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Buy if you wish, lease if you want.


Dear Mr. Berko:

I have three questions I’d like you to answer. I’m going to buy a car for $28,000, and I would like to know if it’s cheaper for me to lease or to buy the car.

I have 10 years remaining on a $47,000 mortgage at 7 percent and have 12 more working years until I retire at 67. Does it make better sense to pay off my mortgage using some of our certificates of deposit? I’m not in stocks and we have $102,000 in low-paying CDs. That way, we won’t have to make any more monthly payments, which gives us $688 more each month to spend.

Finally, I am considering an individual retirement account, and my wife is considering a 401(k) because she is going into private-duty nursing. How much can we put in each year?  Please answer these questions right away so we can have the information we need to make our plans. If there’s a charge for this, please let me know before you answer.L.E., Jonesboro, Ark.

Dear L.E.:

The only charge is the two quarters you paid to buy your excellent paper, which is still one of the best bargains in Jonesboro today.

The first two questions – should I buy or lease my next car and should I pay off my mortgage – are some of the most frequently asked financial questions. Among the many letters I get each week, at least eight or nine ask those questions.

Should I lease or buy my next car? I am certain there isn’t a worthwhile, hard-dollar difference between the two. Considering the remote possibility that I could be wrong, I asked the following question of three accountants (figuring I’d get three different answers): “Compare the purchase of a 2003 mid-sized car priced at $28,000 with a 10 percent down payment financed at 6.5 percent for four years versus leasing the same car with a $520 deposit, assuming the mileage limits are not exceeded.”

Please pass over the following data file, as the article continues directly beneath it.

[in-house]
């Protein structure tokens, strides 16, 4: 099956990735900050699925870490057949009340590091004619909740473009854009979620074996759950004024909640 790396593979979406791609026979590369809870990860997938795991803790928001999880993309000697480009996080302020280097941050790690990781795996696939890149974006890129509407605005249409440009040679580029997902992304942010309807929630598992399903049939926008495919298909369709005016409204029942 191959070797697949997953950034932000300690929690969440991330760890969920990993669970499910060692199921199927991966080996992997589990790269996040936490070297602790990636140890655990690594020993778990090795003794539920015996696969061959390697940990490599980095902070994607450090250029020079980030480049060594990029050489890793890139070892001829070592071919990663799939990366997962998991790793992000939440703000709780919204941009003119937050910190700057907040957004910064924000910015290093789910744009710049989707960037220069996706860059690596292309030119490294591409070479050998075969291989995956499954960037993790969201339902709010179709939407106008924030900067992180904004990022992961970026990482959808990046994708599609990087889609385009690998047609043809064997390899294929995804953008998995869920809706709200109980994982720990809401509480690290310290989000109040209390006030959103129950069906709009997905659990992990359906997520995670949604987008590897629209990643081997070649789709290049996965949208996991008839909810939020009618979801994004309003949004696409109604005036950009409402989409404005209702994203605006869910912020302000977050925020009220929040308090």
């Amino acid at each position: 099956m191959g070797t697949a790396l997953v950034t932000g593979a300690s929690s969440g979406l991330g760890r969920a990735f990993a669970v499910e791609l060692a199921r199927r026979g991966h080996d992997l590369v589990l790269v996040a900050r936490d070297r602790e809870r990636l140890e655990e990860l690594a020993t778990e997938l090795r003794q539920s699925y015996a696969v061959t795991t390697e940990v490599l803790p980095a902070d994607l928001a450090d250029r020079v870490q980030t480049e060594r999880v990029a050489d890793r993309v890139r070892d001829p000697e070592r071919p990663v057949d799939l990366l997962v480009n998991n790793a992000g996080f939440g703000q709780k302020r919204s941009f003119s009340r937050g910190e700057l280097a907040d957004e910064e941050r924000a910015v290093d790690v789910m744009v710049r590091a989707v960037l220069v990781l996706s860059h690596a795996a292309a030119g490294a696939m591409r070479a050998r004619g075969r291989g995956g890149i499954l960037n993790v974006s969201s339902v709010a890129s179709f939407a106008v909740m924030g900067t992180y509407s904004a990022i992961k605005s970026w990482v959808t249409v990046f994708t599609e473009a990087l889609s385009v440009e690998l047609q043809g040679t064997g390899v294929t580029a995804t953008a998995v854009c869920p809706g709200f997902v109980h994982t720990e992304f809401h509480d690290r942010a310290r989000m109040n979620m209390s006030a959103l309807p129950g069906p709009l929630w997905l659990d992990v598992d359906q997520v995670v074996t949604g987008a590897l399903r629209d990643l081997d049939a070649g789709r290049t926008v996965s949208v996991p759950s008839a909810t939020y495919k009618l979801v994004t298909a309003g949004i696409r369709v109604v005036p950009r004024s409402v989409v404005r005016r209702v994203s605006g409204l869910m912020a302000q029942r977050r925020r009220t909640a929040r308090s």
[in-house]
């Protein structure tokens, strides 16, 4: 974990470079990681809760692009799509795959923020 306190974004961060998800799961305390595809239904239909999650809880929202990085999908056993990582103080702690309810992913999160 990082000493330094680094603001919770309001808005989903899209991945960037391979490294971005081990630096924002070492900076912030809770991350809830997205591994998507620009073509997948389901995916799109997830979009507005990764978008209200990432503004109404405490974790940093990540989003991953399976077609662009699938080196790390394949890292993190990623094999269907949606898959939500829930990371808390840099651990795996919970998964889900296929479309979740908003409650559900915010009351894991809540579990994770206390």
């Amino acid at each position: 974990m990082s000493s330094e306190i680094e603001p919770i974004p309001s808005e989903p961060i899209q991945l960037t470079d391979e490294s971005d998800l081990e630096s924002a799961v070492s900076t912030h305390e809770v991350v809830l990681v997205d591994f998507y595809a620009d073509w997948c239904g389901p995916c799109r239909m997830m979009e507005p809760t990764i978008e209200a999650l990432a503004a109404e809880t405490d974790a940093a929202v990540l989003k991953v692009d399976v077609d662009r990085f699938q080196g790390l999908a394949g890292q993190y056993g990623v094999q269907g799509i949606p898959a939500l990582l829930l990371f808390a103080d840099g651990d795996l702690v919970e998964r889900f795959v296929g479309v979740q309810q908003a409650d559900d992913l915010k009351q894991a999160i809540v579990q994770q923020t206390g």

Wonders of wonders. I got the same answer from each accountant, which is that it “doesn’t make a tinker’s damn worth of difference if you buy or lease.” This answer applies to 95 percent of American car buyers.

So, here are the unadulterated numbers, which are as complex as an ice cube. If you lease the car, the total of your 48 payments plus the $520 deposit comes to $24,700, and after 48 months, you’re back to square one and have an empty garage. However, if you purchase that car, your 48 monthly payments ($670 each) would total $32,200, but the resale value after four years would be about $8,000. So, subtracting that $8,000 from your $32,200 in payments brings your cost of buying the car to $24,200. Basically, it’s a wash.

Your home mortgage question is a bit more complex. The rule of thumb suggests that it is unwise to pay off a mortgage if the money you would use could very safely earn more than the interest paid on your mortgage.

A mortgage specialist with the Federal Deposit Insurance Corp. tells us that you must compare the after-tax cost of your mortgage versus the after-tax costs of the earnings on the $47,000 you would invest. So, assuming you can earn 6 percent on a 10-year CD and you’re in the 20 percent bracket, your net after-tax return would be 4.8 percent. Because you can deduct all the mortgage interest (providing your joint incomes are less than $139,000) a 7 percent mortgage costs you 5.6 percent. So the rule of thumb tells you to pay off the mortgage.

You should have sufficient liquid assets (after paying off the $47,000) to maintain your current comfortable lifestyle. However, there’s another rule of thumb you should consider: Continue making the $688 monthly mortgage payments (every month) into a savings account for 10 years. If that savings account pays a mere 2 percent, you will have more than $100,000 waiting for you when you retire.

Now, the IRA/401(k) rules for this year are still very confusingly simple. If you’re under 50, the max you can put into an IRA is $3,000. If you’re over 50, Big Daddy allows you to contribute $3,500. For 401(k), workers under 50 can contribute $12,000 this year and those over 50 can contribute $14,000. Next year those limits increase to $13,000 and $16,000, but so far the limits to IRAs (including Roths) will remain frozen.

Rep. Rob Portman, R-Ohio, has proposed raising the minimum age at which you must begin taking money from your retirement account from 70 1/2 to 75, but don’t expect this to occur soon, if ever.

Please address your financial questions to Malcolm Berko, P.O. Box 1416, Boca Raton, Fla. 33429 or e-mail him at malber@adelphia.net.

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